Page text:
Building a legacy beyond the pitch, court, or field
Those who make it to the ranks of the iconic professional athletes exist in rarefied air. With excellence, undoubtedly comes notoriety, and with notoriety comes incredible marketing opportunities. Brands like Nike, Adidas, and Gatorade have jumped at the chance to make their brand name synonymous with the world’s greatest athletes. What do these athletes get in return? They get to build a legacy that expands beyond the pitch, court, or field. Far after these gladiators retire, they stand to make millions, if not billions of dollars.
We put together a list of the 5 most successful and groundbreaking partnerships between successful brands and the world’s best athletes.
Tiger Woods is undoubtedly one the greatest ever to play the game of golf. He shook up the conservative sport of golf by not only being a person of colour but by being the best. According to Forbes.com, Since he turned pro in 1996, Woods has earned $1.5 billion from endorsements, appearances and course design fees. His most notable sponsorship is his partnership with Nike. Woods first inked a deal with the powerhouse brand in 1996 proudly wears his swoosh, to this day. This was a record-breaking “big money” endorsement. For better or worse, Nike supported Tiger through the ups and downs of his professional and personal life.
Cristiano Ronaldo is one of the world’s most recognizable people. The 35-year-old Portuguese footballer has netted millions of dollars throughout his decades on the pitch. According to Business Insider, the baller brought in 109 million dollars in 2019. Most surprisingly, BI reports that More than 40% of that income — $44 million — was from endorsement deals with companies like Tag Heuer, Clear Haircare, and Nike. He is on record for being the third highest-paid athlete in the world, and with football being the most popular sport on the planet, I don’t think he will slow down any time soon.
Roger Federer tops the 2020 list of the highest-paid athletes in the world. The Swiss athlete has been a dominating force since going pro in 1998. Famously a Nike signed athlete, Federer shocked the sporting world by inking a deal with Japanese retailer, Uniqlo. The unusual move had fans puzzled until it was reported that they signed Federer for a staggering $300 million. Roger told Forbes.com I feel good in my clothes, I can focus on tennis, and it fits. I like it, and I get a lot of compliments on it, so I’m very happy.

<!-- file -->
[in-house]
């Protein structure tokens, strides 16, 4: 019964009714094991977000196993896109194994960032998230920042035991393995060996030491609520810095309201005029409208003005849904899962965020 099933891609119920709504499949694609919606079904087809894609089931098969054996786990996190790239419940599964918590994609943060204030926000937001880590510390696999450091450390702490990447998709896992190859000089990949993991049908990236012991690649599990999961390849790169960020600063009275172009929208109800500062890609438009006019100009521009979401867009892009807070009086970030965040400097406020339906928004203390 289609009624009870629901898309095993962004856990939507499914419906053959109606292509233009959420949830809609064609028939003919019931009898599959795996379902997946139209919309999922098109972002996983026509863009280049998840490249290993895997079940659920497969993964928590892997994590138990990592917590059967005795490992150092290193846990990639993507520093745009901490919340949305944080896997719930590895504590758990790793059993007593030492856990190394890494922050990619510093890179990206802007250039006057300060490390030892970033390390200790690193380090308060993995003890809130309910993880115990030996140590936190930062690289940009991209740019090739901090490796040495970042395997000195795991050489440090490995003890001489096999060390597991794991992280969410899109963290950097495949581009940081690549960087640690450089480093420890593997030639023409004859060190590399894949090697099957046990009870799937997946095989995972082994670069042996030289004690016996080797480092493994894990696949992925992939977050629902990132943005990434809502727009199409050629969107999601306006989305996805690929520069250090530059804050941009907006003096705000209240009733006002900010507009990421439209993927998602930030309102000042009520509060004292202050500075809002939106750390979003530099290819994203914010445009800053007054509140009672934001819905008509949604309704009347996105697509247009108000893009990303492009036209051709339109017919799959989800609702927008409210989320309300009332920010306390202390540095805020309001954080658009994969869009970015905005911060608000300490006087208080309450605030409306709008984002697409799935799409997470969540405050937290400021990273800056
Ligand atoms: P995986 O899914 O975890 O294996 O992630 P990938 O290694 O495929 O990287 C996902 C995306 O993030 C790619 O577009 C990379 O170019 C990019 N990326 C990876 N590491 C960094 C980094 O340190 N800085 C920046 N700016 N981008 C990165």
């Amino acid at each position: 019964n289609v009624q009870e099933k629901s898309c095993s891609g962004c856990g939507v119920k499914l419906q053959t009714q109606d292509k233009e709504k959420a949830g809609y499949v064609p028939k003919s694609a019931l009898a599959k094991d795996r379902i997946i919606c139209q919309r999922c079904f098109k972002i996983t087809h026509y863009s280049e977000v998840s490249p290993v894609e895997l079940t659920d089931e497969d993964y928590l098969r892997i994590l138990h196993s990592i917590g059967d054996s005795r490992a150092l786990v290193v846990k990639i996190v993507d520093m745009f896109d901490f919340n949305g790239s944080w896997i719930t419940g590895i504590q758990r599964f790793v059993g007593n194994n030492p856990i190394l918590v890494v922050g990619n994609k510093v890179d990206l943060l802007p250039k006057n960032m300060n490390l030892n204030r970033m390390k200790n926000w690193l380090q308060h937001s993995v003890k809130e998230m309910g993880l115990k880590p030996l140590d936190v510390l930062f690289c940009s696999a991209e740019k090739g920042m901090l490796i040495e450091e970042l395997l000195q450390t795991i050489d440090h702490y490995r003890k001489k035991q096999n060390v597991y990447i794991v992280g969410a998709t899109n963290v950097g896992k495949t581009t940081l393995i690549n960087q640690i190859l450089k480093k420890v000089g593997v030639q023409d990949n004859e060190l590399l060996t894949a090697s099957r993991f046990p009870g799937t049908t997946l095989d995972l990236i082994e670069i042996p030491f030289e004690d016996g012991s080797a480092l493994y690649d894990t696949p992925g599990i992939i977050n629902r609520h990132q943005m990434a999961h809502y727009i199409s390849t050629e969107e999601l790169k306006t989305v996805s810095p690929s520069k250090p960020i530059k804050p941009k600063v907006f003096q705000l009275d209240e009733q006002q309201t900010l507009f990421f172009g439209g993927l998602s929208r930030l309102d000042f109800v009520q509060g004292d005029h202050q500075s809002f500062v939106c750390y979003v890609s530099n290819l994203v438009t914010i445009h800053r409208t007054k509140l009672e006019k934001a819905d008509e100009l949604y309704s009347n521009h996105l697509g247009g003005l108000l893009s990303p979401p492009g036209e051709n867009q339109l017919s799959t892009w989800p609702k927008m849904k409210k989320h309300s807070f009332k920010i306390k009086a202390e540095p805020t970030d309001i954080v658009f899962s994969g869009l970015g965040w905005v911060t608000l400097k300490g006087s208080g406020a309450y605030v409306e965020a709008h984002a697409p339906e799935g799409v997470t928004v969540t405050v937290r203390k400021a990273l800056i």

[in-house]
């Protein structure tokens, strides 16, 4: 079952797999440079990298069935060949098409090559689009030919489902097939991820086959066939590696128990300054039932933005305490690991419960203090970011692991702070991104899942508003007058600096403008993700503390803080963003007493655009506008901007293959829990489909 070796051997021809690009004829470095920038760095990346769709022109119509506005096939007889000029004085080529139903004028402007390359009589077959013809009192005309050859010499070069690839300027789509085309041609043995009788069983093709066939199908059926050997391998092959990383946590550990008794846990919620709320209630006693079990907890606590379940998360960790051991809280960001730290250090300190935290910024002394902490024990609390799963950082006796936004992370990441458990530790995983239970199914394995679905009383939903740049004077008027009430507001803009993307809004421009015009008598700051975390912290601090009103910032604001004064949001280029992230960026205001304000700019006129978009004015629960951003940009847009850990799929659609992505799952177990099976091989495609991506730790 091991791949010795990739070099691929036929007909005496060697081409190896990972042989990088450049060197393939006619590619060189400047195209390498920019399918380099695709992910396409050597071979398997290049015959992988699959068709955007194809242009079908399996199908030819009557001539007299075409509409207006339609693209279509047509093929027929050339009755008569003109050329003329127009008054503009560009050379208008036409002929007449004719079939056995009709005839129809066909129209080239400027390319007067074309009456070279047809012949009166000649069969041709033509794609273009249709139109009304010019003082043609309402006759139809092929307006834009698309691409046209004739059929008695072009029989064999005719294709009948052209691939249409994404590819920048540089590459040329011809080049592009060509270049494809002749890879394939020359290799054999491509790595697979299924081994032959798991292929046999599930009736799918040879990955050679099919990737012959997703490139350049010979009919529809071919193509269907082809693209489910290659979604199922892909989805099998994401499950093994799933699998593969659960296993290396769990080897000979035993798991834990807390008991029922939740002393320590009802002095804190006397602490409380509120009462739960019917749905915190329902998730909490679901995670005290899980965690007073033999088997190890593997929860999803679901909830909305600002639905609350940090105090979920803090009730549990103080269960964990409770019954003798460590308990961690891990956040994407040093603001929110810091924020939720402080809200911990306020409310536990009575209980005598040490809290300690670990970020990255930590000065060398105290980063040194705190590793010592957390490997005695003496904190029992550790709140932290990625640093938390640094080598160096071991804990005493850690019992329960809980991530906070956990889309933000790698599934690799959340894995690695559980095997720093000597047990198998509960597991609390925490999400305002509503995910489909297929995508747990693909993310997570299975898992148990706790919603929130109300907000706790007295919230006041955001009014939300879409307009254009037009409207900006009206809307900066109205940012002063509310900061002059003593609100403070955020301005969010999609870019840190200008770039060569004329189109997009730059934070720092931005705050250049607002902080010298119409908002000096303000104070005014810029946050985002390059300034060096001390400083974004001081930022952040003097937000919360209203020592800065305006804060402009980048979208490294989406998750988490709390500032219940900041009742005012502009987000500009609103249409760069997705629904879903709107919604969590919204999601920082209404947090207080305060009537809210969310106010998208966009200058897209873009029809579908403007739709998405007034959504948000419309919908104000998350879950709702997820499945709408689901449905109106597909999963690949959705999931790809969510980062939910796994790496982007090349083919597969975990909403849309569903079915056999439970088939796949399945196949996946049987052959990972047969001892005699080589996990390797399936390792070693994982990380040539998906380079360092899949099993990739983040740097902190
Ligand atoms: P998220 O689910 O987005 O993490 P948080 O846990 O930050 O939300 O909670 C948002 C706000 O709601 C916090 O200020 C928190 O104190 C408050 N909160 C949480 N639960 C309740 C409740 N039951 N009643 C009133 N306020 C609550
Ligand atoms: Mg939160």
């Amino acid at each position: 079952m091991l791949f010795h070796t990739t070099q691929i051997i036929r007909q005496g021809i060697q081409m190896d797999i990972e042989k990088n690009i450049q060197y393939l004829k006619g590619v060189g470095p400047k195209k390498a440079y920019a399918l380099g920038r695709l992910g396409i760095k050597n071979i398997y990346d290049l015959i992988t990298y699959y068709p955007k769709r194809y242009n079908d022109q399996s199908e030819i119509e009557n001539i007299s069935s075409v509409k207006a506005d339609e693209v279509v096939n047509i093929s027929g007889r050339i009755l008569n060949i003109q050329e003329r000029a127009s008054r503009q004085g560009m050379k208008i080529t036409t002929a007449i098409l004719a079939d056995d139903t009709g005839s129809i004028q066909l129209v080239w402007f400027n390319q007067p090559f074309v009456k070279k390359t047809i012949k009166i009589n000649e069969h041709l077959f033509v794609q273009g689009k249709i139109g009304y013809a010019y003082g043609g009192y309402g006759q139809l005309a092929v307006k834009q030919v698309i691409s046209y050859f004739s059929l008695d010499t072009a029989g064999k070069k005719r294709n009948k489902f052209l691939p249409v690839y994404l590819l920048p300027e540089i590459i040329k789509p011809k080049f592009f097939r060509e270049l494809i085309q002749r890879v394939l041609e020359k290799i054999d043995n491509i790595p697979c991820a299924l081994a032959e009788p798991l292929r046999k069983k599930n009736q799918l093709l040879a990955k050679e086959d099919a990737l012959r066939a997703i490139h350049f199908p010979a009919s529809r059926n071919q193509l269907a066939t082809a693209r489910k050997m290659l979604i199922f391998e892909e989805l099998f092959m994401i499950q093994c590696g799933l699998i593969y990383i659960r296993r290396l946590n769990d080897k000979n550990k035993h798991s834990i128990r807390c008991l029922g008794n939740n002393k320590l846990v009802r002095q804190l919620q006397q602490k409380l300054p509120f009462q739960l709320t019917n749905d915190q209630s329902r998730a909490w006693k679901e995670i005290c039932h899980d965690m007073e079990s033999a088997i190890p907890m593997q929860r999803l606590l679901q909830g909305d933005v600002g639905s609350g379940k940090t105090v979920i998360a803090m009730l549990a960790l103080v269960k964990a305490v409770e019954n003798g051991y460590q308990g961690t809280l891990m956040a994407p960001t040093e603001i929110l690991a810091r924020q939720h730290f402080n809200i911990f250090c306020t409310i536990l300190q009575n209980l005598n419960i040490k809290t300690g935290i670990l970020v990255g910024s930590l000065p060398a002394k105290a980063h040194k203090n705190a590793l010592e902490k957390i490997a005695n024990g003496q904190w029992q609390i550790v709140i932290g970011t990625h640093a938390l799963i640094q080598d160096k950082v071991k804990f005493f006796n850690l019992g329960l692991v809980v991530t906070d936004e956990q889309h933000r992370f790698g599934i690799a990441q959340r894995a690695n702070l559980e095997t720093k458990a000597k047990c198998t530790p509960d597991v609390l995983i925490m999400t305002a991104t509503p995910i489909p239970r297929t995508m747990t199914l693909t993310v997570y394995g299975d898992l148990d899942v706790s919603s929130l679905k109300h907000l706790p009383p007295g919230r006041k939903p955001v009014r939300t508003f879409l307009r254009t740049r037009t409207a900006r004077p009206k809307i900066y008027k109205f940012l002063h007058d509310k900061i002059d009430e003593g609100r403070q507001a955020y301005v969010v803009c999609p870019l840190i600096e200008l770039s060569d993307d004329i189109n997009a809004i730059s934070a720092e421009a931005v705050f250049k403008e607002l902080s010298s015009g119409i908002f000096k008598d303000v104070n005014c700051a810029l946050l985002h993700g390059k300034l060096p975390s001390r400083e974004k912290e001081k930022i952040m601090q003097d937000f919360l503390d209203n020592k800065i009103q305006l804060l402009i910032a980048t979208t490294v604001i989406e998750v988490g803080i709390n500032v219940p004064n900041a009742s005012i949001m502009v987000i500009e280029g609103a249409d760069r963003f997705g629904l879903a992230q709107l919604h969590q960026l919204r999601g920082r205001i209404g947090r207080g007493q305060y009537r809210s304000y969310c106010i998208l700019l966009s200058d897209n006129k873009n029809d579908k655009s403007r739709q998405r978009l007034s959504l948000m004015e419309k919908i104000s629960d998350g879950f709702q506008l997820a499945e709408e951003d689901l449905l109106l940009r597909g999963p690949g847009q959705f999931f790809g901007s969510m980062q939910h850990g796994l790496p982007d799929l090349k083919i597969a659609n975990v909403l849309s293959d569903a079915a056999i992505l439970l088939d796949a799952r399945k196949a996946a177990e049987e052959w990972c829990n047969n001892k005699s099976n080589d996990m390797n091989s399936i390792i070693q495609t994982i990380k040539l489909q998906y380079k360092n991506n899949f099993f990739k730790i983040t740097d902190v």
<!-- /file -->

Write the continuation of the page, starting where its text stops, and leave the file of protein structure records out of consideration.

With $300 million in our pockets, we’d feel the same way RF.
Perhaps the most household name on this list, Micheal Jordan, has literally changed the way brands endorse athletes. Similar to the Stan Smith sneaker from Adidas, you don’t have to love tennis or basketball to love Jordans. They have taken on a whole new life and culture of their own. Micheal Jordan built his brand by arguably being the greatest to ever play the game of basketball. From there, he and Phil Knight, the co-founder and chairman emeritus of Nike, had the vision to create one of the most impactful partnerships between a brand and an athlete. According to Forbes, over 4 decades, Micheal Jordan earned $1.7 billion (pre-tax) off the court from brands like Nike, Coca-Cola, McDonald’s, Wheaties, Chevrolet and others.
Last but not least is our second tennis pro on the list, Serena Williams. She is one of the greatest athletes of all time, period. Throughout her nearly 30-year professional tennis career, she racked up 7 Australian Open titles, 7 Wimbledon titles and 4 gold medals, just to name a few. With her fierce athleticism, Williams has changed the way women play tennis forever. She has built strong relationships with Nike and Wilson that have bolstered her popularity off the court. According to NBC, her winnings and endorsement earnings reached a total of $254 million. Relative to other professional athletes, tennis players receive a modest sum as prize money. The wealthiest tennis professionals are those who combine great talent and business savvy; Serena is a shining example of both.